Finally, the existing information cockpits / dashboards of the knowledge management system are adapted so that their output can be passed on to the service bots reporting current system statuses. In this way, the existing service and maintenance knowledge is prepared in a case-specific manner prior to a specific service assignment and thereby made available to the service technician working on the site. With such an interplay of different information across numerous integration levels, Atlas Copco is well prepared for the challenges of technical service in the age of industrial IoT and Industry 4.0. Fig. 3 shows the different proportions of data exchange and analysis for different Service 4.0 services in the Atlas Copco portfolio, ranging from services without a data-driven approach to services on demand and smart-to-cloud services.

Service 4.0: Precisely identifying the causes of errors

Extracting value-adding relationships from large bodies of data - that is the clear goal of AI-based analysis technologies, helping companies in the mechanical and plant engineering industry to identify smart services and new data-driven business models. The main aim is to prevent damage and downtime and to increase productivity and quality. The development of an AI-supported Service Knowledge Management system at Atlas Copco, as part of the Service Master research project, will enable production errors and deviations in the gluing and joining processes to be detected with high accuracy during operation. Previously rather disparate data sets can be now compiled consistently using novel approaches. In this way, technicians in the factories are automatically informed in the case of a specific service requirement, and a newly compiled solution set is assembled to them ( a so-called “solution container”),which can be regarded as an AI-based best practice solution based on all information known to date. The aim is to enable the AI modules to automatically detect error states, inconsistencies, downtimes, maintenance problems, etc., and also to access historical data from previous service calls. In this way, problem areas can be precisely determined with their causes and production-relevant implications. This creates real joint added value for customers and suppliers in the production and service process.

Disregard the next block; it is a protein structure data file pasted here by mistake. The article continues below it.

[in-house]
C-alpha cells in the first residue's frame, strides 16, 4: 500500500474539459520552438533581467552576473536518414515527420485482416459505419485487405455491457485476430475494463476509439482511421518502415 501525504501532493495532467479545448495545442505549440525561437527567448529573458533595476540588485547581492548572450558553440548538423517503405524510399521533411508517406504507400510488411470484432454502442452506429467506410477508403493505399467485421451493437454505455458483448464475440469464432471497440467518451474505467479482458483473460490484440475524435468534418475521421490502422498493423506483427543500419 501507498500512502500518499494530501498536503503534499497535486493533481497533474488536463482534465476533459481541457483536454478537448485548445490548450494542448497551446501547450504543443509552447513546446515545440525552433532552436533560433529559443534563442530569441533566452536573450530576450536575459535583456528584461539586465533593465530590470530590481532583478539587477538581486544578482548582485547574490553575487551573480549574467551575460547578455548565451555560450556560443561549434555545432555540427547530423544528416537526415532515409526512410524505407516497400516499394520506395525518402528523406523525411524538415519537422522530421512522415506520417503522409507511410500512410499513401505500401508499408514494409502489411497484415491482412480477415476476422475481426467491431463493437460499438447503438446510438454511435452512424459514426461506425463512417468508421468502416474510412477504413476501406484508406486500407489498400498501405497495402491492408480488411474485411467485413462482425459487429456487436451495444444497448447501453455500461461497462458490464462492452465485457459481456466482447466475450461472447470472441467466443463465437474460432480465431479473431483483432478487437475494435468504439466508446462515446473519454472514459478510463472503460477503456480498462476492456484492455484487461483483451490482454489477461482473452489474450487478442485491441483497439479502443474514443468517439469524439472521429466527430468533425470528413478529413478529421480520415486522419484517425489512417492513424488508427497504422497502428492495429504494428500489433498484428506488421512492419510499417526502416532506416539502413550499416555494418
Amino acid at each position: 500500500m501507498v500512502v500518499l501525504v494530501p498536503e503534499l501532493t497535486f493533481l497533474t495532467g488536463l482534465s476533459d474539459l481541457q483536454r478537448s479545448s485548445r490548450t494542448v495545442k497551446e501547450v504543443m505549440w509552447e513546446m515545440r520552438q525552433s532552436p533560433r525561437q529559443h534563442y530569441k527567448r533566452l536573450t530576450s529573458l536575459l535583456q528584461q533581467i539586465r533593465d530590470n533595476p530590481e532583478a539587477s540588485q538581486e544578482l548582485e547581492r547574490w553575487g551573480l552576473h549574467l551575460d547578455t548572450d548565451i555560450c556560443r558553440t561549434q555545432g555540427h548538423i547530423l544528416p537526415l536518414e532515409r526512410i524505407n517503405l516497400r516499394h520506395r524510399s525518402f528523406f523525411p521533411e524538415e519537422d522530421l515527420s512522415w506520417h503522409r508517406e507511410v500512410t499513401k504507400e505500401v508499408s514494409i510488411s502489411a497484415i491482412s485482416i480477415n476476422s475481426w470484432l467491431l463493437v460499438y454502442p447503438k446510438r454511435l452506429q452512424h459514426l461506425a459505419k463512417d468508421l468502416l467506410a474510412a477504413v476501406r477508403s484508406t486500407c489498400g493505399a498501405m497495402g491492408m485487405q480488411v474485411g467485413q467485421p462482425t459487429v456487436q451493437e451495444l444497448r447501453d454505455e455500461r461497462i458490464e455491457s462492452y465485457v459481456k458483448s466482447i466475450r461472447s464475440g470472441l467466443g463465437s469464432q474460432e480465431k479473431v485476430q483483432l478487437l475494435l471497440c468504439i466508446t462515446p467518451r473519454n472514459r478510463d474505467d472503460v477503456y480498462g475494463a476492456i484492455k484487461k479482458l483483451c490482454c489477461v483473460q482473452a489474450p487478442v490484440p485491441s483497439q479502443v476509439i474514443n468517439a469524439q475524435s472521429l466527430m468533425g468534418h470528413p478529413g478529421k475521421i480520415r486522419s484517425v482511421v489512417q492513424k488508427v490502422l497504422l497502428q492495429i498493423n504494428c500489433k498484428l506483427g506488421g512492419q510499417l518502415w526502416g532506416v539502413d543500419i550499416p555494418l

Stephan BochThis article was written in cooperation with Mr. Stephan Boch,  Atlas Copco IAS GmbH.

 

 

Fred Jopp

Fred Jopp

Fred Jopp, PhD has more than 20 years of experience in big data analytics and algorithm development in applied physics and economics. As Head of Industrial Project Management at USU, he is responsible for the development and management of industrial projects in the field of Smart Services.